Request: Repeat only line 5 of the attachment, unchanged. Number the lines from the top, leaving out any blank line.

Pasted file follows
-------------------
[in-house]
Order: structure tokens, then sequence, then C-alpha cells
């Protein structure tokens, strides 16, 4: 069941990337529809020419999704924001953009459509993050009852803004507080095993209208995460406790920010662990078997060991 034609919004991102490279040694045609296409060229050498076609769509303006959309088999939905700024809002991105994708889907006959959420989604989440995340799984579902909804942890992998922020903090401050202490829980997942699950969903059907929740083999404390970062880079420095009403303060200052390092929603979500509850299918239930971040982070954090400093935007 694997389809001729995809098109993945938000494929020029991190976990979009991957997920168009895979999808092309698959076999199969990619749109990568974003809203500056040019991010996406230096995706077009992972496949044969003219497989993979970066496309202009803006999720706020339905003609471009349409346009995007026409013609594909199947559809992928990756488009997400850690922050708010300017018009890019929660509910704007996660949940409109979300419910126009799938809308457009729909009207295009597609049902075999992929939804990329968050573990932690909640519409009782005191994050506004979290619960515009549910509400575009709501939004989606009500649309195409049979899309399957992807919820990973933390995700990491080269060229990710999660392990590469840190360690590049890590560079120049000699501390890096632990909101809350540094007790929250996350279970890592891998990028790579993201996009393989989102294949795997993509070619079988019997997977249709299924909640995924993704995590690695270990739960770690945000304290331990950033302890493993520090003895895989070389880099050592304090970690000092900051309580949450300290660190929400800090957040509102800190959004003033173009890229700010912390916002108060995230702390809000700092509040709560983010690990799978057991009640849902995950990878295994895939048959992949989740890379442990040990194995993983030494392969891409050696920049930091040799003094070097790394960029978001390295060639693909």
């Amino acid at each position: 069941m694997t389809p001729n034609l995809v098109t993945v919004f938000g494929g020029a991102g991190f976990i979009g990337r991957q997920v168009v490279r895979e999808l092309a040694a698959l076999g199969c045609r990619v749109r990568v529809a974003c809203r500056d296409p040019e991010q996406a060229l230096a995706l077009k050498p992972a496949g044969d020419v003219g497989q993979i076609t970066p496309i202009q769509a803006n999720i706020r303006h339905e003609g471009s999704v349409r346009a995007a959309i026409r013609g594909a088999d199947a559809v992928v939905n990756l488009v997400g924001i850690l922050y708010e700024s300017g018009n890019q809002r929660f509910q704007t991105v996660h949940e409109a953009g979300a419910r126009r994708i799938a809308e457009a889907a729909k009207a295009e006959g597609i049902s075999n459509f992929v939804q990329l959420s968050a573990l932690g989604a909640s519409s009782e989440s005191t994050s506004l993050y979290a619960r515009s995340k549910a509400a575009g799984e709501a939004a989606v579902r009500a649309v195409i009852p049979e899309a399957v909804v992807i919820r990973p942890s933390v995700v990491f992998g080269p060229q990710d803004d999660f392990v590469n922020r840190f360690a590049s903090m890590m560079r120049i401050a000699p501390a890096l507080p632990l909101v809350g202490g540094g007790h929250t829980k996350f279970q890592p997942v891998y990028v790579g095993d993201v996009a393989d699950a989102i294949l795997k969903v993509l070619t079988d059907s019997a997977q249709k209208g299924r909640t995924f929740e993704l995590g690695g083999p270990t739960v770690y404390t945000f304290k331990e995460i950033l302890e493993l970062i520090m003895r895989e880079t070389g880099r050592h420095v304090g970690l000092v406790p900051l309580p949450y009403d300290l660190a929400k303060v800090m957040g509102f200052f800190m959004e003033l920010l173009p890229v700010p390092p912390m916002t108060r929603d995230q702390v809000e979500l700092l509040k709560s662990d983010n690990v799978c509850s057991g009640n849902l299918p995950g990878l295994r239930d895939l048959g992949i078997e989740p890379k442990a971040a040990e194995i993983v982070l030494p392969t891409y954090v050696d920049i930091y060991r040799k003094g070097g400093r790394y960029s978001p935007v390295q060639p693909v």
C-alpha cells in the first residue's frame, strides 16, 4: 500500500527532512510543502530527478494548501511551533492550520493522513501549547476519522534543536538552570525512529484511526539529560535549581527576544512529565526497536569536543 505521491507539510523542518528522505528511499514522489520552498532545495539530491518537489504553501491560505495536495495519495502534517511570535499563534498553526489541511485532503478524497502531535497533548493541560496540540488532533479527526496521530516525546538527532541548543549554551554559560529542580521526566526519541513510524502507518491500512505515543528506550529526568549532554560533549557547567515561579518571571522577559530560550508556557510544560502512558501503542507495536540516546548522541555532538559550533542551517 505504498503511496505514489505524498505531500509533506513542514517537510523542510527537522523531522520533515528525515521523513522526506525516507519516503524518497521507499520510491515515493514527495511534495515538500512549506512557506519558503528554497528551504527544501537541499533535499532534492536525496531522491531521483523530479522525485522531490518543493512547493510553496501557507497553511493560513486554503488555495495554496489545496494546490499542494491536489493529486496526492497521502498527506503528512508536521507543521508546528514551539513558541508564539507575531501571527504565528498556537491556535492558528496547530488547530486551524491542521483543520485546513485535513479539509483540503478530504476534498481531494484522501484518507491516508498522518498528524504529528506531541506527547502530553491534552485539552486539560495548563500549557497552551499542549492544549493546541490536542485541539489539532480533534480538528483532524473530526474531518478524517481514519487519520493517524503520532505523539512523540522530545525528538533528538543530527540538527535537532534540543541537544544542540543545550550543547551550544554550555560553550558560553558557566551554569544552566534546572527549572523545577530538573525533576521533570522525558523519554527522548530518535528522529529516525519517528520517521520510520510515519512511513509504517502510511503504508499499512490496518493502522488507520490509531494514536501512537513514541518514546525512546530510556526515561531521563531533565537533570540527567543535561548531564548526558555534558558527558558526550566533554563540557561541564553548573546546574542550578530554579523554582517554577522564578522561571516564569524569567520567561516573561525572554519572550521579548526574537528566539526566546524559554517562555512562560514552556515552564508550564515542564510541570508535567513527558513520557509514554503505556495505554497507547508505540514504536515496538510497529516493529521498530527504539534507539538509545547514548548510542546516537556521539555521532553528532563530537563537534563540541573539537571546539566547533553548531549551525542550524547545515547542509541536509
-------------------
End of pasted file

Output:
C-alpha cells in the first residue's frame, strides 16, 4: 500500500527532512510543502530527478494548501511551533492550520493522513501549547476519522534543536538552570525512529484511526539529560535549581527576544512529565526497536569536543 505521491507539510523542518528522505528511499514522489520552498532545495539530491518537489504553501491560505495536495495519495502534517511570535499563534498553526489541511485532503478524497502531535497533548493541560496540540488532533479527526496521530516525546538527532541548543549554551554559560529542580521526566526519541513510524502507518491500512505515543528506550529526568549532554560533549557547567515561579518571571522577559530560550508556557510544560502512558501503542507495536540516546548522541555532538559550533542551517 505504498503511496505514489505524498505531500509533506513542514517537510523542510527537522523531522520533515528525515521523513522526506525516507519516503524518497521507499520510491515515493514527495511534495515538500512549506512557506519558503528554497528551504527544501537541499533535499532534492536525496531522491531521483523530479522525485522531490518543493512547493510553496501557507497553511493560513486554503488555495495554496489545496494546490499542494491536489493529486496526492497521502498527506503528512508536521507543521508546528514551539513558541508564539507575531501571527504565528498556537491556535492558528496547530488547530486551524491542521483543520485546513485535513479539509483540503478530504476534498481531494484522501484518507491516508498522518498528524504529528506531541506527547502530553491534552485539552486539560495548563500549557497552551499542549492544549493546541490536542485541539489539532480533534480538528483532524473530526474531518478524517481514519487519520493517524503520532505523539512523540522530545525528538533528538543530527540538527535537532534540543541537544544542540543545550550543547551550544554550555560553550558560553558557566551554569544552566534546572527549572523545577530538573525533576521533570522525558523519554527522548530518535528522529529516525519517528520517521520510520510515519512511513509504517502510511503504508499499512490496518493502522488507520490509531494514536501512537513514541518514546525512546530510556526515561531521563531533565537533570540527567543535561548531564548526558555534558558527558558526550566533554563540557561541564553548573546546574542550578530554579523554582517554577522564578522561571516564569524569567520567561516573561525572554519572550521579548526574537528566539526566546524559554517562555512562560514552556515552564508550564515542564510541570508535567513527558513520557509514554503505556495505554497507547508505540514504536515496538510497529516493529521498530527504539534507539538509545547514548548510542546516537556521539555521532553528532563530537563537534563540541573539537571546539566547533553548531549551525542550524547545515547542509541536509